MEW’S beers were once the Island’s favourite tipple.

They were brewed in the grand sounding ‘Royal Brewery’, which stood at the junction of Crocker Street and Holyrood Street.

Mew’s made a lot of money ­— in 1965, they made a profit of £160,000, and that’s a lot of pints.

They were sold that year for £1.5 million and eventually ended up in the hands of Whitbreads, who then closed the brewery because they were really only interested in the 144 pubs that came with the deal.

The last pint was brewed at Newport in 1969 and the building was then sold to our illustrious council.

Just as dynamic as today’s council, they did nothing with it, leaving it empty for years, and it gradually became a playground for local children.

Perhaps inevitably, one Sunday afternoon in October, 1979, the old brewery caught fire – it was a spectacular one, too.

Within minutes, traffic on Medina Way ground to a halt as everyone, myself included, abandoned their cars to watch the biggest fire Newport had seen in living memory.

The fire brigade gave it their best shot but it was a lost cause and in less than 20 minutes it was all over and the roof caved in.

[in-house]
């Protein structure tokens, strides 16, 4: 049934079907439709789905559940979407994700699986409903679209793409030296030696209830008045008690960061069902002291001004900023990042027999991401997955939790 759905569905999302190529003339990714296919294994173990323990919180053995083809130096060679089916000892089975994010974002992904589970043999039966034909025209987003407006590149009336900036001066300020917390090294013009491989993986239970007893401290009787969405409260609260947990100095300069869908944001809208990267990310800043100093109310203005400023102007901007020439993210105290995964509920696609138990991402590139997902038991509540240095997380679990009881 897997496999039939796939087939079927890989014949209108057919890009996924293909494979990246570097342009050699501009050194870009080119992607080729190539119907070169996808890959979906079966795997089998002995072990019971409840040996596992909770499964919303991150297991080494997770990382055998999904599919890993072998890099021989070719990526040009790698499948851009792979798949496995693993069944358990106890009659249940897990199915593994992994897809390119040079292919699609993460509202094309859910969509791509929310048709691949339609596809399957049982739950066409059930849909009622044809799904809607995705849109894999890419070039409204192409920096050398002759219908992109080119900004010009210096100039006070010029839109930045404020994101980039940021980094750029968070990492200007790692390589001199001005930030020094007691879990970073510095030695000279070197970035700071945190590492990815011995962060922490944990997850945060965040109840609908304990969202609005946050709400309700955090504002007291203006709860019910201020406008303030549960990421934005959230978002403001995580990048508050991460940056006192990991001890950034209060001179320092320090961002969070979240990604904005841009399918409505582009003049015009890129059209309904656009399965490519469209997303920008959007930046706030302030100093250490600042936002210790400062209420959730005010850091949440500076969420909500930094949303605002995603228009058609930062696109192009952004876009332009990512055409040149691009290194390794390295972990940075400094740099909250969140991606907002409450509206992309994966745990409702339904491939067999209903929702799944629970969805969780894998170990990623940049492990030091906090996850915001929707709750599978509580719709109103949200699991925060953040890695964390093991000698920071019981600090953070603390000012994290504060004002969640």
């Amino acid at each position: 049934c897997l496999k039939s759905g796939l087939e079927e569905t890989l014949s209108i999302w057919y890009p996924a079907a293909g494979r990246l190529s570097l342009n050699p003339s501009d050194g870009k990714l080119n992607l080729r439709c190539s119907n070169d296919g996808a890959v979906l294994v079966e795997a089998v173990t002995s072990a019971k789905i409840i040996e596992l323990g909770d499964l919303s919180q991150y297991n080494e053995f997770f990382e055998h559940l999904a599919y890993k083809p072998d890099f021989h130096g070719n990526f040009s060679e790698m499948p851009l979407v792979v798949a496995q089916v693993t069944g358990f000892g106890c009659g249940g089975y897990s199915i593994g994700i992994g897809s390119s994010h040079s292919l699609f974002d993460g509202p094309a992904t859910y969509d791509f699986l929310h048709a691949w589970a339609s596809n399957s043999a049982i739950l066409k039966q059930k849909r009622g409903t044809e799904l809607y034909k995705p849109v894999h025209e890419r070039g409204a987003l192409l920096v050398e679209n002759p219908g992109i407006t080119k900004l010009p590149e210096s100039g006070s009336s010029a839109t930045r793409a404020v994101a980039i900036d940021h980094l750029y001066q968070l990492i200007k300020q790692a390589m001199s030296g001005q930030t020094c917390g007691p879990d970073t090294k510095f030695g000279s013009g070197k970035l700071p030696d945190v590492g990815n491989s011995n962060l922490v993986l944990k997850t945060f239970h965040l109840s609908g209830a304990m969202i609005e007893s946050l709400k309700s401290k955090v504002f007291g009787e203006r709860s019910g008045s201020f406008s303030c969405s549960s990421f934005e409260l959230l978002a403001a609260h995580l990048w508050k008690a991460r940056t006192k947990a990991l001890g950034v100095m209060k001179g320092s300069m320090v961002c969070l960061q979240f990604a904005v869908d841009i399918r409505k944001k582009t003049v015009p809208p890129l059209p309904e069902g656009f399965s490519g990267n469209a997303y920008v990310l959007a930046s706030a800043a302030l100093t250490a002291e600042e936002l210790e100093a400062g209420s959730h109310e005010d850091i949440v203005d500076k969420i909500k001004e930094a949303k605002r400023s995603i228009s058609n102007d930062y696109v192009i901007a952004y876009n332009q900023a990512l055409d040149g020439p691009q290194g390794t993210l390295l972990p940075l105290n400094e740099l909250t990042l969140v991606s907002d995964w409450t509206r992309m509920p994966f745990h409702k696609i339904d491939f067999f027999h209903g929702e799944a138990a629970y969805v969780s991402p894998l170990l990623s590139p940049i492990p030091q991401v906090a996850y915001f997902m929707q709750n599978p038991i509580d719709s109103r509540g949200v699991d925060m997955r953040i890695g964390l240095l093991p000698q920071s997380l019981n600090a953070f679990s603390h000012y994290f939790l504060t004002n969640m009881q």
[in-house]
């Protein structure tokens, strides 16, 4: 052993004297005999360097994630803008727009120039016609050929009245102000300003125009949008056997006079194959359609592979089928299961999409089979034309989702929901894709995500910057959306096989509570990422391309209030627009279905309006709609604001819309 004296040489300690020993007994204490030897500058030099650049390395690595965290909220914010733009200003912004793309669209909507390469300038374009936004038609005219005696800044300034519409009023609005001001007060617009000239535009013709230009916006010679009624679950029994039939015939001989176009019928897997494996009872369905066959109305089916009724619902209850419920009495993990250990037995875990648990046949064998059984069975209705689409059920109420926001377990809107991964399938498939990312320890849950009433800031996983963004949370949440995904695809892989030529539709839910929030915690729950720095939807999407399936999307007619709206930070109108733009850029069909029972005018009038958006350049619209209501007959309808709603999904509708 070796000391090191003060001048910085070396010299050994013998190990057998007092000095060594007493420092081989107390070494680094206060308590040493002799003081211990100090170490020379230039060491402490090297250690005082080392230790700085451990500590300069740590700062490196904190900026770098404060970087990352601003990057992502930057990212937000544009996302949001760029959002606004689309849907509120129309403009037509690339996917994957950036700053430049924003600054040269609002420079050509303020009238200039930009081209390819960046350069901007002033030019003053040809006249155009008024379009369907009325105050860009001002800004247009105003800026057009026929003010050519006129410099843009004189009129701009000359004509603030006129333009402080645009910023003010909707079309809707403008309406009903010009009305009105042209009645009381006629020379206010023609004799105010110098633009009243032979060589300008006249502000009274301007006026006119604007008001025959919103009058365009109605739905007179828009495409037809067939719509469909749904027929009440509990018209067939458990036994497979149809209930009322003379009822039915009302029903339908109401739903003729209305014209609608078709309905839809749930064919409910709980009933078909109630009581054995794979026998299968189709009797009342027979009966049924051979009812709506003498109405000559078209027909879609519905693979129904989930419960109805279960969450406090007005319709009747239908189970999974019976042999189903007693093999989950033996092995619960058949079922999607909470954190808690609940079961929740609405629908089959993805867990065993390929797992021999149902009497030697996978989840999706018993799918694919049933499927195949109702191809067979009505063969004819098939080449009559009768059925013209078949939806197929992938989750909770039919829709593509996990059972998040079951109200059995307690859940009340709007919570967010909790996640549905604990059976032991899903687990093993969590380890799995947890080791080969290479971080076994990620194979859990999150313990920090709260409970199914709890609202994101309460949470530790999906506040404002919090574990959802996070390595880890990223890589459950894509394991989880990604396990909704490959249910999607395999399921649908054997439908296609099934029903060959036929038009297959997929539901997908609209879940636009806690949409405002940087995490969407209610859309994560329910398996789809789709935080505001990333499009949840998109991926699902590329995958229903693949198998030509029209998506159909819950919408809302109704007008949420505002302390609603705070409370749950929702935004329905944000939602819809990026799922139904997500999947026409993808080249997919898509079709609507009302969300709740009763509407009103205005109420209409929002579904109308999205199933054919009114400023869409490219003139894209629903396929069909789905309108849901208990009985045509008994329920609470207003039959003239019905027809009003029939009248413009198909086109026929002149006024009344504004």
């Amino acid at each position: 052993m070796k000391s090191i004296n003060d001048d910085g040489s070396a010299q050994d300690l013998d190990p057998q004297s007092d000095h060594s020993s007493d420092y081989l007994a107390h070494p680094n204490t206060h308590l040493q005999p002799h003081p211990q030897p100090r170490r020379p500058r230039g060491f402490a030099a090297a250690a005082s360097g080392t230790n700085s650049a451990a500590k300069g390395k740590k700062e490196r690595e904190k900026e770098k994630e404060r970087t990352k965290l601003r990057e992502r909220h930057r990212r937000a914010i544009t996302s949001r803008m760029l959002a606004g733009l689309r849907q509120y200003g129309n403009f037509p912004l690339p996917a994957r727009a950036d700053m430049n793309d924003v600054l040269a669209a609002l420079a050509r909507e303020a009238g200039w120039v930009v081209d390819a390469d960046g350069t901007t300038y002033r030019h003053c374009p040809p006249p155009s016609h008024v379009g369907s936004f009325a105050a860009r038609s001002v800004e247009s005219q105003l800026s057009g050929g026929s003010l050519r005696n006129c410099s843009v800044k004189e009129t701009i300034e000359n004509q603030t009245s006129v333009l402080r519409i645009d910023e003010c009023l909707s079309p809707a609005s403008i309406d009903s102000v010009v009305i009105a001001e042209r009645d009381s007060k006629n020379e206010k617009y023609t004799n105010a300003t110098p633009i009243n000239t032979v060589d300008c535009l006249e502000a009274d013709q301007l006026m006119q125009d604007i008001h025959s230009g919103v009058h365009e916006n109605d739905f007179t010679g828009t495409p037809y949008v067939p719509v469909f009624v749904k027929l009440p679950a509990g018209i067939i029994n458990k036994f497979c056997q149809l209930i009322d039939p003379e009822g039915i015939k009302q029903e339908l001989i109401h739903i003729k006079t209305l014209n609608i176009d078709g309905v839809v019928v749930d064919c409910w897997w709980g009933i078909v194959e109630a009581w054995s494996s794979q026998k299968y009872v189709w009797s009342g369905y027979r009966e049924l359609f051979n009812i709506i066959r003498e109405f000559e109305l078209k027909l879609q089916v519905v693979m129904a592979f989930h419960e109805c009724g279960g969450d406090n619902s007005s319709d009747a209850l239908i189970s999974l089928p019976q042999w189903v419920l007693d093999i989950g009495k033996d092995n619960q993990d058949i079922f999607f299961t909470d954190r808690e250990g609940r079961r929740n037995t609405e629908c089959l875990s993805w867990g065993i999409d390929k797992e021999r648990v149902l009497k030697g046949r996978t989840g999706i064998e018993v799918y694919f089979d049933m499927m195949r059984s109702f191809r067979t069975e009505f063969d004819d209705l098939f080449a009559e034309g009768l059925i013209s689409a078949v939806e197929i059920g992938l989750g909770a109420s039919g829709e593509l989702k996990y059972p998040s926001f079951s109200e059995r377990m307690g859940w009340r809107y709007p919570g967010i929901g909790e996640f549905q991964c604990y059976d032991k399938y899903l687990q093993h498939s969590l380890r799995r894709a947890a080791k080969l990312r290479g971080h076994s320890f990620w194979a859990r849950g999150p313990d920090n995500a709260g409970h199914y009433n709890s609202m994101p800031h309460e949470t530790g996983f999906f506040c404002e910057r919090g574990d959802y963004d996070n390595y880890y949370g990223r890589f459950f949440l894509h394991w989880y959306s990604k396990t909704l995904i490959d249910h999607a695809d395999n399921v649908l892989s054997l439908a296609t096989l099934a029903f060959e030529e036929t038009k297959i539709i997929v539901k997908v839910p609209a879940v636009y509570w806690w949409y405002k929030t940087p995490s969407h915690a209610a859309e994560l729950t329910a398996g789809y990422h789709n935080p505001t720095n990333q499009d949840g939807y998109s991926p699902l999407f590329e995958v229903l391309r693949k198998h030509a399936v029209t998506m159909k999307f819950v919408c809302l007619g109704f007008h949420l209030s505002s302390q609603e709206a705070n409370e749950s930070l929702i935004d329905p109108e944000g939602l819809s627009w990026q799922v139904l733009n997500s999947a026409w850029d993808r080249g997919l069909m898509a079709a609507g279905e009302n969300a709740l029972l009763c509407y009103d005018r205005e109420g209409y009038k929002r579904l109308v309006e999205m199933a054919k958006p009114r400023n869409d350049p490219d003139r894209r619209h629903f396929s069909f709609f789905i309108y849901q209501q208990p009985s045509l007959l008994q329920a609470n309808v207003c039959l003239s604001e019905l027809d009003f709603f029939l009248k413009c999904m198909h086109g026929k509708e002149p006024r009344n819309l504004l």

PC Gurd ­— remember him? ­— turned up like a bad penny in the middle of it all, and he wasn’t happy.

A ‘keen’ policeman, shall we say, he tried to order the drivers back in their cars but no one listened.

Everyone wanted to see the fire and they ignored him.

According to conspiracy theories still trotted out to this day, the fire was the work of shady developers who wanted to see the listed building gone.

Wrong on all counts.

Planning permission to demolish the brewery had been been in place for years, added to which, it was never listed in the first place.

The fire seems to have been due to nothing more than children playing with matches who simply brought about what was scheduled to happen anyway.

At least the old brewery went out in royal style.